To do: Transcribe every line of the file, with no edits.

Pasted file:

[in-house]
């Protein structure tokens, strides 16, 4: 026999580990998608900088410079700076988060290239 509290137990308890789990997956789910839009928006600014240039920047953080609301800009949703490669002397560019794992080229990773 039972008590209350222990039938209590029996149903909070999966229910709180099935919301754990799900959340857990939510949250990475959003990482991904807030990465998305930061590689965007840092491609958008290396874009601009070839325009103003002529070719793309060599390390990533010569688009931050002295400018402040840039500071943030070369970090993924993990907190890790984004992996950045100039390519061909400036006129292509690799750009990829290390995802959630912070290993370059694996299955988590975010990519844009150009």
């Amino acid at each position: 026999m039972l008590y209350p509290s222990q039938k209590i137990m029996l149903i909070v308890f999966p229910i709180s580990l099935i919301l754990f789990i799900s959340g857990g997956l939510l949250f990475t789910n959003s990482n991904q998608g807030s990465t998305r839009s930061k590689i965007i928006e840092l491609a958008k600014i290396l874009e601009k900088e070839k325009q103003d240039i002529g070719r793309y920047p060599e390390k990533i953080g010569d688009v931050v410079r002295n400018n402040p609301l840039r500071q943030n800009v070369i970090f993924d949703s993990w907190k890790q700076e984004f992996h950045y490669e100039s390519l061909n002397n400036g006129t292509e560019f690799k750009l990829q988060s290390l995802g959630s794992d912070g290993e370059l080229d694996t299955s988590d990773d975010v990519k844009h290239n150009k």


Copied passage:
[in-house]
């Protein structure tokens, strides 16, 4: 026999580990998608900088410079700076988060290239 509290137990308890789990997956789910839009928006600014240039920047953080609301800009949703490669002397560019794992080229990773 039972008590209350222990039938209590029996149903909070999966229910709180099935919301754990799900959340857990939510949250990475959003990482991904807030990465998305930061590689965007840092491609958008290396874009601009070839325009103003002529070719793309060599390390990533010569688009931050002295400018402040840039500071943030070369970090993924993990907190890790984004992996950045100039390519061909400036006129292509690799750009990829290390995802959630912070290993370059694996299955988590975010990519844009150009």
């Amino acid at each position: 026999m039972l008590y209350p509290s222990q039938k209590i137990m029996l149903i909070v308890f999966p229910i709180s580990l099935i919301l754990f789990i799900s959340g857990g997956l939510l949250f990475t789910n959003s990482n991904q998608g807030s990465t998305r839009s930061k590689i965007i928006e840092l491609a958008k600014i290396l874009e601009k900088e070839k325009q103003d240039i002529g070719r793309y920047p060599e390390k990533i953080g010569d688009v931050v410079r002295n400018n402040p609301l840039r500071q943030n800009v070369i970090f993924d949703s993990w907190k890790q700076e984004f992996h950045y490669e100039s390519l061909n002397n400036g006129t292509e560019f690799k750009l990829q988060s290390l995802g959630s794992d912070g290993e370059l080229d694996t299955s988590d990773d975010v990519k844009h290239n150009k």